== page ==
COUNTYWIDE : District May Cancel Off-Year Elections

The Huntington Beach Union High School District next week may become the third Orange County district in recent months to postpone school board elections scheduled for this November until the 1992 general election.

The Board of Trustees at its meeting Tuesday is expected to decide whether the district should remain among the ever-dwindling number of districts who hold special board elections during years when no statewide polling is held.

Proponents argue that off-year elections focus more voter attention on board races. But since 1985, all but six school districts of the county’s 27 have abandoned special elections because they typically cost two to three times more than a contest that coincides with a general election.

Last December, the Coast Community College District’s board agreed to cancel its Nov. 5 election and incorporate its next board race into next year’s general election. The district estimates that the move will save more than $100,000 on each election, district spokeswoman Ann Garten said.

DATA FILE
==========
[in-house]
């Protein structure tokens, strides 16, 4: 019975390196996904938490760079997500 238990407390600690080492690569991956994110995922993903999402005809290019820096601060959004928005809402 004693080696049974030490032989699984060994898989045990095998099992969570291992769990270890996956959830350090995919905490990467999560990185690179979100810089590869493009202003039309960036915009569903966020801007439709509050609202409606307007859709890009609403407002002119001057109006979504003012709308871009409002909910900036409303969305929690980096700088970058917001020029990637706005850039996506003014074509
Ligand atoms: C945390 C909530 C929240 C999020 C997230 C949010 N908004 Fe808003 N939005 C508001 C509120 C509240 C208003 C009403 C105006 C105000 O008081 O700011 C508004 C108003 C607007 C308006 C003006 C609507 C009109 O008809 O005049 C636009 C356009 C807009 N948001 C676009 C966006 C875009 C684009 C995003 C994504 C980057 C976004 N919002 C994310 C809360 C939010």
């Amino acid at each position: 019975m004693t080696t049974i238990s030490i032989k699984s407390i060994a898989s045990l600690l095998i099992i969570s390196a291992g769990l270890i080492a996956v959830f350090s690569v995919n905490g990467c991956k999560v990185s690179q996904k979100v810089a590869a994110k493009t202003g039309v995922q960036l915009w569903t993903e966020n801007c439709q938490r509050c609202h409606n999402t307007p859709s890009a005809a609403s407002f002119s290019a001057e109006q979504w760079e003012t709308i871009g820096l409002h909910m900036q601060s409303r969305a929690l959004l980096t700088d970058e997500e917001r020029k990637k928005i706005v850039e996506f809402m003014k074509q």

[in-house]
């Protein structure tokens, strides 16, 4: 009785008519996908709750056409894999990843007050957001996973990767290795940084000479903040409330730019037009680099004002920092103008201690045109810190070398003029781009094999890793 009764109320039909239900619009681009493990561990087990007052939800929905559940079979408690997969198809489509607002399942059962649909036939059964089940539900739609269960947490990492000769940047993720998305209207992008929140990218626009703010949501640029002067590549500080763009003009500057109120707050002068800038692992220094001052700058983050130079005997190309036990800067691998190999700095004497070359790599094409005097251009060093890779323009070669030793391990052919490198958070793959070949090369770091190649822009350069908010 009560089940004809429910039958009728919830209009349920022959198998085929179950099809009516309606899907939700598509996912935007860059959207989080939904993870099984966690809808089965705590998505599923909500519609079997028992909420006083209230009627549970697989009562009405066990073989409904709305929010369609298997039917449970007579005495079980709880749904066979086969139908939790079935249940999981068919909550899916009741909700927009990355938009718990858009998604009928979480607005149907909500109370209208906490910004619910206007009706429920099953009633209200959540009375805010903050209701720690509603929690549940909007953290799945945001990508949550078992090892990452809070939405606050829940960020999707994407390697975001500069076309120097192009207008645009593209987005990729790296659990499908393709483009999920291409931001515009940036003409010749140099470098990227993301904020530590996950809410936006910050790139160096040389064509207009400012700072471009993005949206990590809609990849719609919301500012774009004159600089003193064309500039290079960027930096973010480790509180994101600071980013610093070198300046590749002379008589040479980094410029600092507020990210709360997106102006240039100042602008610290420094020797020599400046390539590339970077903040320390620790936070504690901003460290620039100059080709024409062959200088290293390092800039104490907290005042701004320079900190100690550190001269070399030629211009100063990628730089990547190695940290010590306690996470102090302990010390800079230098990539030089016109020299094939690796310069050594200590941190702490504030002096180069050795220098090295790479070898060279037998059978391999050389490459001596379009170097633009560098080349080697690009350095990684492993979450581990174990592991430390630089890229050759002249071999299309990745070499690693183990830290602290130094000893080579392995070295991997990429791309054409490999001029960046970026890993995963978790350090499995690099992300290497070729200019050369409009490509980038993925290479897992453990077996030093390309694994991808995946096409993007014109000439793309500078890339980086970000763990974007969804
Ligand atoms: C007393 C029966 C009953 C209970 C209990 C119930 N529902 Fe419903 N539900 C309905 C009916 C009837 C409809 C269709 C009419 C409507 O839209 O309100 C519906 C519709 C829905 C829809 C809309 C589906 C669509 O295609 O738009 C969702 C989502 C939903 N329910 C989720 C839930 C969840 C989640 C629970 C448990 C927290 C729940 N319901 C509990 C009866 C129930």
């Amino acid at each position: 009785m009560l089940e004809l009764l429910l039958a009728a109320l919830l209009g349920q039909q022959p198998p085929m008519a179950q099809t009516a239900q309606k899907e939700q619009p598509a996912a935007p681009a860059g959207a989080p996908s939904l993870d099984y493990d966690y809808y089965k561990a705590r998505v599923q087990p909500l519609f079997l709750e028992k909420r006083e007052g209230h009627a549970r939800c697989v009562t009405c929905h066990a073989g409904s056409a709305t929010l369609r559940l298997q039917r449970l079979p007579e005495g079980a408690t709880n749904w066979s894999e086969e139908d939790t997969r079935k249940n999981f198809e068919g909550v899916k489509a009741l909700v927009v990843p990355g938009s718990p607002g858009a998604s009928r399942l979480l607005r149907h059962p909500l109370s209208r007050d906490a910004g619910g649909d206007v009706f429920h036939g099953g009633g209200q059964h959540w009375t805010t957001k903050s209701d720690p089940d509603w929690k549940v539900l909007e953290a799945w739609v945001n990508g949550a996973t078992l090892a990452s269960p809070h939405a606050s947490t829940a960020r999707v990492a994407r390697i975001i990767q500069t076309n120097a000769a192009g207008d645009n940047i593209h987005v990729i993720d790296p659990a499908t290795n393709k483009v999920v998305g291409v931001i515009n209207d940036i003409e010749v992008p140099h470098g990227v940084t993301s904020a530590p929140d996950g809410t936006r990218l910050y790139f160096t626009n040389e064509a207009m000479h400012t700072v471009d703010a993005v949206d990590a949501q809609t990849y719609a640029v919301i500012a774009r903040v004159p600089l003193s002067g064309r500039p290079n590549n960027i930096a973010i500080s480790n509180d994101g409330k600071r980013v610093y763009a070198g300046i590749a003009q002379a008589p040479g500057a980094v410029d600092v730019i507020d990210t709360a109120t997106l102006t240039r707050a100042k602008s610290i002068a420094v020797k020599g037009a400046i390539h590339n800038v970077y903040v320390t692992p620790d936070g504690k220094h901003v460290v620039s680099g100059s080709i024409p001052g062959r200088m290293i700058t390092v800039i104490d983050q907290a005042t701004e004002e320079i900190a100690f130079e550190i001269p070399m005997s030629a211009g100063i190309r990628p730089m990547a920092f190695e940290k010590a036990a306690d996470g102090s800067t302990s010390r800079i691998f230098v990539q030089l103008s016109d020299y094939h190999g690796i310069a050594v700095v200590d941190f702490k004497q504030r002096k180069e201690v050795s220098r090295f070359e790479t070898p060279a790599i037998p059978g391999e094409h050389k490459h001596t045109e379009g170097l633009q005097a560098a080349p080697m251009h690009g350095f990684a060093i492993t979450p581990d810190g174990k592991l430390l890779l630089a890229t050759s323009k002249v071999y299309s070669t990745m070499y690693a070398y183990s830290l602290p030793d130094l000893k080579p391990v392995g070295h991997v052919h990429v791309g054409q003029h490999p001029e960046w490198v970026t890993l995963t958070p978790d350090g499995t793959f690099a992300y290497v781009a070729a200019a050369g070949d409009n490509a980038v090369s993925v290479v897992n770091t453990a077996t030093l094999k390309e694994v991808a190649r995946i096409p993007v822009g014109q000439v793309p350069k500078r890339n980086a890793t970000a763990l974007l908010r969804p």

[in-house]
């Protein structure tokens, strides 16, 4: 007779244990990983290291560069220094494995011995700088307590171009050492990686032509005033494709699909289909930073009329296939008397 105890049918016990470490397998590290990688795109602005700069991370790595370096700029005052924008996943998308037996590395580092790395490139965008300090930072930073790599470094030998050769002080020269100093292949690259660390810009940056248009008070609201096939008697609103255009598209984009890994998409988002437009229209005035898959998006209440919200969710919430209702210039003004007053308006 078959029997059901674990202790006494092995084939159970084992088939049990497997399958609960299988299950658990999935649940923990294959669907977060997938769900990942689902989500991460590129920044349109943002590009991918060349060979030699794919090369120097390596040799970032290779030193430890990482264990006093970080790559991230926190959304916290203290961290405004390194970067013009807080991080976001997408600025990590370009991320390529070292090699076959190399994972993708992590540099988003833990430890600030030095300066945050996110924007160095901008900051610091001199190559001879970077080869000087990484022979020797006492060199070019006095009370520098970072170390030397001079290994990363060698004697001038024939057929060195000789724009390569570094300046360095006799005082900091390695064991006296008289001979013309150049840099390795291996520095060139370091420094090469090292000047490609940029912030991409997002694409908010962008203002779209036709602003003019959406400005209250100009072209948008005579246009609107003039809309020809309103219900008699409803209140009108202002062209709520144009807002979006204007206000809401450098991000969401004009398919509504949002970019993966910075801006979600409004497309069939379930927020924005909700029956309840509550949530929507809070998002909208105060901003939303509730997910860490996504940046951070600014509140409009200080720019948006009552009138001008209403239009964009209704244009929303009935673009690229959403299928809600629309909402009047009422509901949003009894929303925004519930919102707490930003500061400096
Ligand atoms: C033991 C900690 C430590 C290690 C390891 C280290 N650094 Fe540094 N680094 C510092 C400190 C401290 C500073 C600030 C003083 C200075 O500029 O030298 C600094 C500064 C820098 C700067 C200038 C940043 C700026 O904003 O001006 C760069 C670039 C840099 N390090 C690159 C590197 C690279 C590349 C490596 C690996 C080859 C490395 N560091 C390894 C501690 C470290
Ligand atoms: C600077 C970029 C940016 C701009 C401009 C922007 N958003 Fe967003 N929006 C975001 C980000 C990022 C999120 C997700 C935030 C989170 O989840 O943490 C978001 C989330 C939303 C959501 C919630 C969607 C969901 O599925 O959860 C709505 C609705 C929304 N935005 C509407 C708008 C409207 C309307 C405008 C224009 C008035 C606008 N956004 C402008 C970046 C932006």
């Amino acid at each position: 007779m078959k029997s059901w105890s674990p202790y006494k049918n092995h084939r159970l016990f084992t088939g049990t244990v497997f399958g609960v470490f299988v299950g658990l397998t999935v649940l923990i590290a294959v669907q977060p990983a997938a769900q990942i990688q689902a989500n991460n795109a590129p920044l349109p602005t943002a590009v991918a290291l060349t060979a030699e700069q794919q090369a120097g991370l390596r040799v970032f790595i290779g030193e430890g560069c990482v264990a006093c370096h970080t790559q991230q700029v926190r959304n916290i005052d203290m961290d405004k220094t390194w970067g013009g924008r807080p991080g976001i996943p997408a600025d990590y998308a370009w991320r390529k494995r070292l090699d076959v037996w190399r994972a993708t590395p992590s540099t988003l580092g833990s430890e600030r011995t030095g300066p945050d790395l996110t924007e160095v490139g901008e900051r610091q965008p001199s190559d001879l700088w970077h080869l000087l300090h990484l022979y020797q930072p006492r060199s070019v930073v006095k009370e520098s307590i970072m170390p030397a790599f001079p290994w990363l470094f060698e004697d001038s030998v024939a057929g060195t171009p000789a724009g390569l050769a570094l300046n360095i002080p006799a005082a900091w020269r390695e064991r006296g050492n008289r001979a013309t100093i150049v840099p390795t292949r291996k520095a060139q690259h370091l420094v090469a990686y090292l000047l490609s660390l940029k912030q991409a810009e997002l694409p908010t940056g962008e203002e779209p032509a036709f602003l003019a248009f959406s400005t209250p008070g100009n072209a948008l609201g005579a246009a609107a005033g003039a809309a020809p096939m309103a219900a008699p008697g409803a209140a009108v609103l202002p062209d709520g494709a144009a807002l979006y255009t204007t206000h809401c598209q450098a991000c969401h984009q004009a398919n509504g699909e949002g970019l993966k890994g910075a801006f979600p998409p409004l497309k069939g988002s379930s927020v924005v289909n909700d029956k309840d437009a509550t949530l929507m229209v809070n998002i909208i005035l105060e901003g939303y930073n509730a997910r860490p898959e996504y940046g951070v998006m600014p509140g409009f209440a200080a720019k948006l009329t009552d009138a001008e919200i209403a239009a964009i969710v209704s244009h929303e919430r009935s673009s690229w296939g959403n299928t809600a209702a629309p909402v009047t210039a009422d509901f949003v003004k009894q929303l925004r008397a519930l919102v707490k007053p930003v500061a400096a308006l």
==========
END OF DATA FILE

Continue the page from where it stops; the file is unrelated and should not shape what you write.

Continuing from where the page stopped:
The Lowell Joint School District board last month also agreed to change to general-election balloting.

Coast’s decision poses a dilemma for the financially strapped Huntington Beach district. Since the college district’s boundaries encompass those of the Huntington Beach Union High School and Newport-Mesa Unified school districts, Coast has shared election costs with those districts in the past.

Now, with Coast’s withdrawal from off-year balloting, those two districts each will have to foot the bill if they are to continue holding special board elections. The districts have until March 10 to notify the county registrar of voters if they wish to postpone this November’s election, which would be their most expensive ever.

Newport-Mesa’s school board may be discussing the new financial impact of off-year races but plans to hold this year’s election as scheduled, said Tom Godley, the district’s assistant superintendent for budget facilities, personnel services and auditing.

For Huntington Beach Union, however, the question of whether to hold a more costly election is a crucial decision, given the district’s severe budget crisis. The board in the coming months must cut an estimated $2.5 million to balance the 1991-'92 budget, Supt. Lawrence Kemper said.

The district has been spending about $72,000 for each election shared with the college district, Kemper said. An isolated election in November would cost about $100,000, he said, adding that a board contest consolidated into a general election would cost the district about $40,000.

Board President Charmayne Bohman, however, said she is hesitant to back a postponement of the election. Bohman said she is not sure whether the potential financial savings is reason enough to “place school elections at the bottom of (voters’) priority lists.”